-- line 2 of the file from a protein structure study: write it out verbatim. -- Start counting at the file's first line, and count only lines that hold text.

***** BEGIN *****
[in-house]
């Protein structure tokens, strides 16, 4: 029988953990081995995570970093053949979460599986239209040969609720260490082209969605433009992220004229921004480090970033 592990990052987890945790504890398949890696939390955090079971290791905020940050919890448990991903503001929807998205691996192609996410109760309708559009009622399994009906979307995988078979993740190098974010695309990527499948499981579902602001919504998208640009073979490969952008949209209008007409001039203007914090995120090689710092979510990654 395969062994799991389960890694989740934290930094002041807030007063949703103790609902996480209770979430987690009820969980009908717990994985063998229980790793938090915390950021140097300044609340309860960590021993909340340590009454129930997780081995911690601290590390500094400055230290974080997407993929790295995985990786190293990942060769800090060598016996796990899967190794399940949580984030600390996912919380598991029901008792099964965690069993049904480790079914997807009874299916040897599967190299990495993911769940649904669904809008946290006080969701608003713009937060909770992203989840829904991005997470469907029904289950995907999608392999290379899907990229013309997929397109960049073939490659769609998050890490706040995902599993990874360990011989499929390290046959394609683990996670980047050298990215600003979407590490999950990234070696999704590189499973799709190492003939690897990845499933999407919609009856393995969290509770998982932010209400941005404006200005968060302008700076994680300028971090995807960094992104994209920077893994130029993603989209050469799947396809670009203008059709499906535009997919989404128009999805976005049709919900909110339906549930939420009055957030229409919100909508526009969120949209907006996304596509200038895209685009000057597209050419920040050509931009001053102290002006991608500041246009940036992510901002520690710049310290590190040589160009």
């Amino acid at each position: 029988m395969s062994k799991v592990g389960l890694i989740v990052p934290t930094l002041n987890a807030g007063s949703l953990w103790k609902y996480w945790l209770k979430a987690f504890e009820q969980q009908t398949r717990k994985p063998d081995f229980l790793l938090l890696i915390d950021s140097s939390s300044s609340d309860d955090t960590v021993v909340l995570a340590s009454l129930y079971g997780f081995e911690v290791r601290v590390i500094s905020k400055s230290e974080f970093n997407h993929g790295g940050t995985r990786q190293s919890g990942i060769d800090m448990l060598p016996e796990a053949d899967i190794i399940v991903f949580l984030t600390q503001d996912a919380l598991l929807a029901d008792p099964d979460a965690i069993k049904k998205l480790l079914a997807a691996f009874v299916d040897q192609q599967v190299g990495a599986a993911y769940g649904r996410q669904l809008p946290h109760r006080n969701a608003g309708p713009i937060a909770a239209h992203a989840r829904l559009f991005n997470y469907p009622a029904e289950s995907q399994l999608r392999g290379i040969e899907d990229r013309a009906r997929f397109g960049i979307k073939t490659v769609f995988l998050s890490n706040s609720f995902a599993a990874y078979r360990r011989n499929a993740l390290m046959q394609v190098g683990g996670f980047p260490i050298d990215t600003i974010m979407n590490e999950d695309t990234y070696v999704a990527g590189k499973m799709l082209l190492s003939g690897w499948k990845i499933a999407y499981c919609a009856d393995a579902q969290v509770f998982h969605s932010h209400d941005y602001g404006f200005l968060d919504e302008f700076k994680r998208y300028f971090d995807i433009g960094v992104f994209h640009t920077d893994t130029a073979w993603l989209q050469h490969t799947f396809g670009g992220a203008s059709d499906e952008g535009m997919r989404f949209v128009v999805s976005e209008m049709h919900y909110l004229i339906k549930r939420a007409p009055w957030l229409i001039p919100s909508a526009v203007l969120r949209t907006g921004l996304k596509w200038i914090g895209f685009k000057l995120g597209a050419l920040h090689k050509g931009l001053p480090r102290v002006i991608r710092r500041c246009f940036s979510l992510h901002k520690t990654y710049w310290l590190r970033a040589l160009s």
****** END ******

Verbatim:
């Protein structure tokens, strides 16, 4: 029988953990081995995570970093053949979460599986239209040969609720260490082209969605433009992220004229921004480090970033 592990990052987890945790504890398949890696939390955090079971290791905020940050919890448990991903503001929807998205691996192609996410109760309708559009009622399994009906979307995988078979993740190098974010695309990527499948499981579902602001919504998208640009073979490969952008949209209008007409001039203007914090995120090689710092979510990654 395969062994799991389960890694989740934290930094002041807030007063949703103790609902996480209770979430987690009820969980009908717990994985063998229980790793938090915390950021140097300044609340309860960590021993909340340590009454129930997780081995911690601290590390500094400055230290974080997407993929790295995985990786190293990942060769800090060598016996796990899967190794399940949580984030600390996912919380598991029901008792099964965690069993049904480790079914997807009874299916040897599967190299990495993911769940649904669904809008946290006080969701608003713009937060909770992203989840829904991005997470469907029904289950995907999608392999290379899907990229013309997929397109960049073939490659769609998050890490706040995902599993990874360990011989499929390290046959394609683990996670980047050298990215600003979407590490999950990234070696999704590189499973799709190492003939690897990845499933999407919609009856393995969290509770998982932010209400941005404006200005968060302008700076994680300028971090995807960094992104994209920077893994130029993603989209050469799947396809670009203008059709499906535009997919989404128009999805976005049709919900909110339906549930939420009055957030229409919100909508526009969120949209907006996304596509200038895209685009000057597209050419920040050509931009001053102290002006991608500041246009940036992510901002520690710049310290590190040589160009």